To ensure that the colors are bright, we've used store-bought, pasteurized juice instead of fresh-squeezed in some cases. Note that the lime jellies turn pale orange as they cook.
1 1/3 cups citrus juice (pasteurized orange or pink grapefruit; or fresh blood orange, lime, or lemon), strained
3 cups granulated sugar
6 ounces liquid pectin, such as Certo (you'll need two 3-oz. packs)
2 tablespoons fresh lemon juice
Coarse sugar (such as Hain Organic); or use granulated
How to Make It
Line an 8-in. square baking pan with microwave-safe plastic wrap, pressing it up sides and leaving a 1-in. overhang. Spray plastic wrap with cooking spray.
Pour citrus juice and granulated sugar into a 6-qt. pot and stir to combine. Clip a candy thermometer to inside of pan.
Cook over medium-high heat, stirring constantly and slowly, until mixture registers 238° (just before the soft-ball stage, when it will harden), about 20 minutes. Add pectin and cook 1 minute more, stirring constantly.
Remove from heat, stir in lemon juice, and immediately pour into prepared pan. Let set until cool and firm, about 1 1/2 hours.
Lift from pan using plastic wrap and cut into 1-in. squares, circles, 3/4- by 1 1/4-in. rectangles, or 3/4- by 2-in. half-moons. Dip in coarse sugar. Store in an airtight container up to 1 week, dipping again right before wrapping if necessary (particularly with the more acidic flavors like lime, lemon, and grapefruit, which tend to get a little weepy).
Box it: Crystal clear boxes, from $2 5/25; clearbags.com
This is really 3.5 stars. The recipe was too sweet and I would use a no sugar added juice or reduce the sugar itself. To counteract that this time around, I used sour salt, aka citric acid. I mixed a little of that with sugar and it really did the trick. As a time saver, I would also recommend using candy molds coated with cooking spray rather than cutting these into individual pieces.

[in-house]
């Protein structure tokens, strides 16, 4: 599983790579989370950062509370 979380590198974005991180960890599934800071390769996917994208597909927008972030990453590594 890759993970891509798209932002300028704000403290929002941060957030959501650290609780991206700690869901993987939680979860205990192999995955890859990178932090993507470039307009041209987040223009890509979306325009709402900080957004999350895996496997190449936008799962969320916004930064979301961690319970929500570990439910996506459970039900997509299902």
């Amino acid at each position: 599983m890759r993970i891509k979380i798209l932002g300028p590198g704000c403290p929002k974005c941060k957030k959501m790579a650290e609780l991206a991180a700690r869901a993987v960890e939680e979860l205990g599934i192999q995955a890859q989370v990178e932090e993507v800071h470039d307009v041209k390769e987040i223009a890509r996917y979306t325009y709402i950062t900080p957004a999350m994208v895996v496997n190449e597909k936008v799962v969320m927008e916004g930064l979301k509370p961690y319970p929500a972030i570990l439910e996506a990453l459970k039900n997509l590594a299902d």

These worked out well for us. We used ruby red grapefruit juice. We also saw a drop in temp. after adding liquid pectin and cooked longer afterward to get the temp back up, I don't know if that was the difference. But we had a great texture, and the kids had fun helping and taste testing.
These look so beautiful in the photo which compelled me to try to make them with my sons (ages 3 & 5) for gifts for their teachers. We used pomegranate and apricot juices and dividing the recipe in half worked well because the pectin came in two pouches.
the process was easy to follow and the kids had a good time sprinkling the candies in sugar.
the reason i gave it 2 stars is because though they look very much like the photo, they are not as firm as candies should be. They are not much like candies at all, but rather are squishy such that they are spreadable with a butter knife.
I don't know if changing the ratio of pectin or cooking longer would make a difference, but
I'd say that these aren't worth the effort.